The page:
The Best Wines to Serve With Thanksgiving Dinner, According to DC Experts

Local wine retailers offer pairing tips and bottle recommendations.

Photograph courtesy of Grand Cata.

The smorgasbord of food at Thanksgiving dinner can inspire fear in those tasked with choosing bottles of wine to uncork for the feast. We asked local wine shops for their tips on selecting a variety of excellent Turkey Day options.

A little bit of sweetness can go a long way.

Phil Bernstein from Addy Bassin’s MacArthur Beverages in the Palisades recommends a low-alcohol, off-dry style of German Riesling (Selbach Oster Zeltinger Sonnenuhr Kabinett $30) that has great acidity to match something like cranberry sauce and just enough sweetness to help liven up the other dishes on the table. “I think it works nicely especially with the white meat,” he says. “Having a wine with a little bit of residual sugar helps to perk up the turkey flavor.” Not into Riesling? Bernstein also recommends a bottle of bubbles (Champagne Delamotte Brut $50) or a lighter-bodied red wine made from Gamay (Château Thivin Côte de Brouilly $28).

Look for fun pairings in unusual places.

Hiram Powers-Heaven of Brookland’s Wardman Wines is mixing up his offerings this year. One of the pairings that he’s excited about is not actually a wine at all. It’s a sparkling cider from Spain (Trabanco Poma Áurea Sparkling Cider $21) that he says will make an excellent addition to the Thanksgiving table. Another pick he’s looking forward to is a rosé from Northern Italy (Farina Bardolino Chiaretto Rosé $18). “It has some nice minerality to it, some nice acidity,” he says. “Rosé is wonderful because it is versatile, and that versatility isn’t just for summer.” Powers-Heaven also suggests bringing along a bottle of crowd-pleasing Chardonnay from Sonoma County in California (Pali Wine Co. Charm Acres Chardonnay $24).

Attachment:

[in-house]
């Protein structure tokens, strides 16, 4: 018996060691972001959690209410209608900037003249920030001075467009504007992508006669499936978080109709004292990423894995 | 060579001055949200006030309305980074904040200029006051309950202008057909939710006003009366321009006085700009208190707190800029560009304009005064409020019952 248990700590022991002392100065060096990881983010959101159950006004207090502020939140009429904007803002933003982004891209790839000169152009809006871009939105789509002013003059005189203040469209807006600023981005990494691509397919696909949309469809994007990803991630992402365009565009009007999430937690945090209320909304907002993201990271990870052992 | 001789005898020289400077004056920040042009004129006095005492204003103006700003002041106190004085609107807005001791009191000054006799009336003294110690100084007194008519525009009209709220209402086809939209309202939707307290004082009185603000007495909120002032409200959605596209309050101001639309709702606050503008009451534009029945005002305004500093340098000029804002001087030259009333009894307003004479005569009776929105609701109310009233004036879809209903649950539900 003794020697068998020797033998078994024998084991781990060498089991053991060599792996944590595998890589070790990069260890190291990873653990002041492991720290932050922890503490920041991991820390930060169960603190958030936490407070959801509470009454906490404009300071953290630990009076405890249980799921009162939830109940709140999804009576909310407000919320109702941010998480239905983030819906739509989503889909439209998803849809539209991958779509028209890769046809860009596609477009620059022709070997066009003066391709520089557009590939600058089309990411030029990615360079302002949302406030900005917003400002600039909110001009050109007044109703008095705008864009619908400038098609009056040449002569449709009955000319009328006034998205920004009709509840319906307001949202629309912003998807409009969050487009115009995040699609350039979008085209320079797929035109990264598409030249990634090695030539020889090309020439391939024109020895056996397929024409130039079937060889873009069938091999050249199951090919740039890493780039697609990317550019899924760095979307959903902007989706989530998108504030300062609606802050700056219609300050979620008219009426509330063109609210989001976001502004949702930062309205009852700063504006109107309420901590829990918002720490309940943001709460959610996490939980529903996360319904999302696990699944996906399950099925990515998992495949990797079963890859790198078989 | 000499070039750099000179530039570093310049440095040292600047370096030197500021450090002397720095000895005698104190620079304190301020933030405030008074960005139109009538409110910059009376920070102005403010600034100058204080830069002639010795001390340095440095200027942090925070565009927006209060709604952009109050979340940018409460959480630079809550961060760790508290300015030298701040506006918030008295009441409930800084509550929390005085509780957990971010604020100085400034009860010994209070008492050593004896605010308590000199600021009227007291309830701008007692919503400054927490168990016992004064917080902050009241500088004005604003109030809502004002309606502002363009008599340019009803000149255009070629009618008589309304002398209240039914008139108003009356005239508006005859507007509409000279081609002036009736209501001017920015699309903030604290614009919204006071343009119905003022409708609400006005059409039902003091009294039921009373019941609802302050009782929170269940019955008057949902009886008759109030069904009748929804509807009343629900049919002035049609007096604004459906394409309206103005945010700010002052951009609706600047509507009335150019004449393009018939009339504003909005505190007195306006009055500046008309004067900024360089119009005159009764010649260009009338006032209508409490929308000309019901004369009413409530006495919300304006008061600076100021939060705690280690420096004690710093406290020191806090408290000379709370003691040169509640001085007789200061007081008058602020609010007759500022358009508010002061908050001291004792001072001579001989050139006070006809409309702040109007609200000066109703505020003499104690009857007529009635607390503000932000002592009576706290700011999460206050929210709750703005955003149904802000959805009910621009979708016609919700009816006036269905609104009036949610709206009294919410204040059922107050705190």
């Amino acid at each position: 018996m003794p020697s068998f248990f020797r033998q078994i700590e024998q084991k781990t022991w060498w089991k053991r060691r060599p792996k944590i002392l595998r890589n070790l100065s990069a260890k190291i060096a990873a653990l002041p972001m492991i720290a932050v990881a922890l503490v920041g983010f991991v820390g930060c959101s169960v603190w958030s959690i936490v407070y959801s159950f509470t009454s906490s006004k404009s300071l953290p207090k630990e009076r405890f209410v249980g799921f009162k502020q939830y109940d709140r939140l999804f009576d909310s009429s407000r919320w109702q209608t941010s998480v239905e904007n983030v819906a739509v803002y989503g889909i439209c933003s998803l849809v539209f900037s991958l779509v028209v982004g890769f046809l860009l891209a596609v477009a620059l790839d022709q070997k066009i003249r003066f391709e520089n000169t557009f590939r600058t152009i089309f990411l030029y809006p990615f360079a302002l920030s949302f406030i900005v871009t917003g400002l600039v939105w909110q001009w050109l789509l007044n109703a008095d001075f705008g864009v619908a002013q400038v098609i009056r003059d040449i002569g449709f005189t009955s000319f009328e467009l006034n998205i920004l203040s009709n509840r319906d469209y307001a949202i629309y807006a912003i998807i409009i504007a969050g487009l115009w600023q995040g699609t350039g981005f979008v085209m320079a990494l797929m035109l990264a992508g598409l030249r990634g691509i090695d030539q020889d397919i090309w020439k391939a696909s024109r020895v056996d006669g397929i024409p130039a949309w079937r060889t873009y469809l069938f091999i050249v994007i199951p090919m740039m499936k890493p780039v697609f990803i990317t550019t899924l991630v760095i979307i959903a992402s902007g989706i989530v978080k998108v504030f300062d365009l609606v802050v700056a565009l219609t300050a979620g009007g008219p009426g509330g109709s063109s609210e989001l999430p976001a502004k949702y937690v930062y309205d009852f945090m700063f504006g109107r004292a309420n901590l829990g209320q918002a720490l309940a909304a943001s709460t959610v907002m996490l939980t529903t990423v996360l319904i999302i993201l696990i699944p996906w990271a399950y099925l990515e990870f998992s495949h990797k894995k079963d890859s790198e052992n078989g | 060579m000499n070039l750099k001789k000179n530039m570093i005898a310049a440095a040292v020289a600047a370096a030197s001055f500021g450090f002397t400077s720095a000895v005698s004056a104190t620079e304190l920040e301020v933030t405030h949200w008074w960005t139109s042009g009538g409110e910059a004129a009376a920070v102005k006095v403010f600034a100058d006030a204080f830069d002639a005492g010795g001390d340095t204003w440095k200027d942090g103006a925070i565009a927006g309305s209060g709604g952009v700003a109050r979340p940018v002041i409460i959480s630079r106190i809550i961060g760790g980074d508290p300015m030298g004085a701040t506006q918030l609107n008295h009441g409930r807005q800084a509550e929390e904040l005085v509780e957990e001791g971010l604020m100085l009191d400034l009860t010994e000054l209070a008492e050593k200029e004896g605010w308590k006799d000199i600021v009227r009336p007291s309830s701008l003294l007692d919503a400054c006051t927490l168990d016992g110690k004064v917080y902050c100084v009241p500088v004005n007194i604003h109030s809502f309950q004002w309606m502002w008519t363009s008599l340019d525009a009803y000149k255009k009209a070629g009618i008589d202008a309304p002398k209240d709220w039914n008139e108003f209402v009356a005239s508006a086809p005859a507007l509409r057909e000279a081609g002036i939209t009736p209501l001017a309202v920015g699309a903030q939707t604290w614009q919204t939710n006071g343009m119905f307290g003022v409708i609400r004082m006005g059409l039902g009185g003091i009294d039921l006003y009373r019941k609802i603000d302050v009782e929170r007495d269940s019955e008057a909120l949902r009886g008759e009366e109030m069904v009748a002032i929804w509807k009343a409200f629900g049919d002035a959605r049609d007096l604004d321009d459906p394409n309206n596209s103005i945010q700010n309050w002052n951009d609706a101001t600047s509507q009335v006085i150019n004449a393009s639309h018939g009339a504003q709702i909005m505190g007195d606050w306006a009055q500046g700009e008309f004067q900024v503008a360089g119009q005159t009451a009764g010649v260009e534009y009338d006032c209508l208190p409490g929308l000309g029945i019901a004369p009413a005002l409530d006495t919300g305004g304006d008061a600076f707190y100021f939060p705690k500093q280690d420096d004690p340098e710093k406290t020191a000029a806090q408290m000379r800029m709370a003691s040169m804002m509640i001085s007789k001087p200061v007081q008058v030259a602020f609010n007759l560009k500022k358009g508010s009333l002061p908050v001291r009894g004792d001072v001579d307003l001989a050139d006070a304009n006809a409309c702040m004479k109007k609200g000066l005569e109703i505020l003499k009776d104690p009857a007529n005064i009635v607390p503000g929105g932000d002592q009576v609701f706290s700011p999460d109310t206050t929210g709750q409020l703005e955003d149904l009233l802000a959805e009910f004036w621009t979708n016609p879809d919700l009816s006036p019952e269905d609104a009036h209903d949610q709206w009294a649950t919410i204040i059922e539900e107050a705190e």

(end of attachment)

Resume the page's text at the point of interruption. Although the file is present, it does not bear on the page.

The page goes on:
Look for wines with food versatility. 

“There [are] so many different things that can end up on the table depending on what it is that your family or friends bring,” says Warren Leonard from Weygandt Wines in Cleveland Park. He recommends bottles that can appeal to different tastes and have multiple pairing functions. One is a Grüner Veltliner from Austria (Franz Hirtzberger Grüner Veltliner Rotes Tor Federspiel $35). “What’s unique about Grüner is that if somebody likes green-bean casserole or if people like Brussels sprouts or other brassicas, it’s a white wine that pairs quite well with more green vegetables that are typically a hard wine pairing.” Leonard also suggests an aromatic bottle of Gewürztraminer from Alsace (Domaine Schoffit Gewürztraminer Harth Cuvee Caroline $24) and a food-friendly Gamay from Beaujolais (Pierre-Marie Chermette Fleurie ‘Les Garants’ $30).

Find balance with what you’re serving.

For Grand Cata’s Pedro Rodríguez and Julio Robledo, looking for synergy between what you’re pouring and what you’re serving is essential. “We always ask people what they like and, secondly, we’re looking for balance: things that can complement and enhance,” Rodríguez says. They like a Pinot Noir (Familia Cavallieri Badilla T3RZO Pinot Noir $30) from the Malleco Valley in Chile, which Robledo says is “perfect for white meat, game, and has a little bit more body if you’re going to be adventurous,” Robledo says.  “We know that there are some people that don’t like turkey [and] they go with a big steak for Thanksgiving. For them, this one pairs very well with a steak,” Robledo continues. They also recommend a full-bodied rosé that home chefs can sip while cooking (La Casa Vieja Rosado $39), or an aromatic, textural Argentinean blend of Riesling and Pinot Blanc with a little bit of skin-contact (Vallisto Extremo Viejas Blancas $29). All three wines are available at Grand Cata’s locations in Shaw and at La Cosecha.

Peter Njoroge
Editorial Fellow